Blogging

5 Ways to Actually Generate Leads from Your Blog

Every time Google mentions SEO lately they talk about content. They continue to reiterate that the best way to increase rankings is to produce quality content. The content will generate shares, +1s, and visitors. It will generate backlinks and engagement.

Content wins.

The reaction in the last 12 months or so has been feverish. Marketers are practically jumping up and down on their keyboards in an effort to impress the omnipotent Google with their content genius.

But, amidst all this content creation haste, there is another thing marketers often overlook: actually generating leads from the blog posts they write. Considering that a marketer’s main job is to generate leads, this is a rather unfortunate. This article will discuss a foolproof plan to generate leads with your blog.

1) Write Useful Content

Most marketing content isn’t all that useful. Most of it, in fact, is pretty self-serving and generic.

That’s why so many people read Hubspot’s blog, Marketo’s blog, KissMetrics’ blog and a few others. These companies consistently produce great content.  Marketers can read it and actually do something with it.

But, here’s the big question: what constitutes useful content?

Content marketing expert Jeff Molander has the answer:

“Content that creates leads is content that fosters confidence in buyers. The difference between content that converts and all the other crap out there is the ability to give prospects a taste of success. “

In other words, content needs to empower the reader. It needs to teach them how to do something. It needs to solve a problem for the reader, allay a fear, or improve their situation in some way. Before you write a blog, ask the following questions:

- Would I read this post?

- What does this teach my audience?

- Does this help them make more money?

- What problem does this post solve for my audience?

- What fear my audience has does this blog post allay?

2) Write A Lot of Useful Content

Writing 1 blog post a week won’t cut it. And certainly writing a blog post a month won’t cut it either.

If you want to move the SEO needle—that is, get people to your blog organically—and then generate leads from that content, you have to write regularly.

You’ve probably read our case studies about what happened to our leads and our organic traffic when we wrote 3 posts a day on our blog. You can read the results here:

- 150 Blog Posts in 50 Days: Staggering Traffic Results After 10 Weeks

- 300 Blogs in 100 Days: Traffic Results After 20 Weeks

In the case of Blog.LogMyCalls.com, we didn’t notice an increase in traffic until we had written 3 blog posts each day for about 3-4 weeks. At that point the needle started moving. The same was true of Tresnic Media, a New Jersey-based agency. They did a similar experiment and didn’t notice major traffic improvements until several weeks of writing 1 post a day.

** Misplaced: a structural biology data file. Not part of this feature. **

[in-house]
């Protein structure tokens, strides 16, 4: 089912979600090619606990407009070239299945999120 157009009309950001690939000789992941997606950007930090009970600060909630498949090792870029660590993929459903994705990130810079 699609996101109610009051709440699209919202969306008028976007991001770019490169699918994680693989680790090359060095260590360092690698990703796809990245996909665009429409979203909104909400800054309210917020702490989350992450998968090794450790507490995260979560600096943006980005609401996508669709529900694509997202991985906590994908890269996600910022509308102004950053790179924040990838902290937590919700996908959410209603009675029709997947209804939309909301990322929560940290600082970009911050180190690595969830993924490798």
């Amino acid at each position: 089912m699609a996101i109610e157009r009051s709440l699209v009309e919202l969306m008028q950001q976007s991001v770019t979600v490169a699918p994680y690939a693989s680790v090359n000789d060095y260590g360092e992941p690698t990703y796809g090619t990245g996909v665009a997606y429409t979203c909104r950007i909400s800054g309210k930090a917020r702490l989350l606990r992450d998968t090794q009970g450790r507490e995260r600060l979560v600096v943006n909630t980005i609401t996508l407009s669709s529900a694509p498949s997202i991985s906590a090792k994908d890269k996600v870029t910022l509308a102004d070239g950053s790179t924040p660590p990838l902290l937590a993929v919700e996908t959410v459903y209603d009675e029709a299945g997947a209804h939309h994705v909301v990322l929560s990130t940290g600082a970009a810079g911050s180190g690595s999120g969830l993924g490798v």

One of the biggest problems  is that some marketers simply don’t write enough content. They assume that one well-written blog will spark a deluge of traffic.

It won’t.

Marketers have to write regularly and consistently for an extended period of time.If you don’t have anyone on your team that has the capacity to write every day, day after day, then find someone that can help. Creating content quickly is critical. Writing a blog shouldn’t take 5 hours. Get content created quickly.

Every blog post won’t win a Pulitzer. Now, that does NOT mean that you should produce terrible blog posts (we addressed that above), but it does mean that 47 managers don’t need to read through every post to determine if it’s good enough for publication on your blog. You don’t need a Congressional oversight panel to approve your blogs. Don’t let bureaucracy get in the way of good content.

Hire someone who can do the job quickly and well, and then let them do it.

And keep in mind what Hubspot has said about writing frequently:

“The key is multiple blogs a week, or better yet, per day.

We first went to 1 article per day…comments links, and views went up. Then we kept pushing to 5 articles per day…comments, links and views went up. We learned that you can’t generate enough content.”

3) Include CTAs on EVERY blog post

Invite your readers to do something at the conclusion of every blog. We had a 212% increase in leads per blog when we started creating CTAs and posting them at the bottom of the blog. We literally put CTA buttons on the bottom of every blog. Our CTAs generally offer a free White Paper about the same subject the blog is discussing.

Here’s an example. We wrote a blog about how agencies can use call tracking. And at the end we included a CTA button about how call tracking helps marketers prove ROI. Check out the blog, if for no other reason than to see our CTA button at the bottom.

CTA 637x358 5 Ways to Actually Generate Leads from Your Blog

Blog.LogMyCalls.com

This specific CTA alone—on dozens of blogs—has generated hundreds of White Paper downloads in the last 6 months. Imagine how many leads we’d have missed out on if we hadn’t put the CTA there?

And other companies do it better than us. KISSmetrics actually puts several short forms on the sides of the blogs and several CTAs.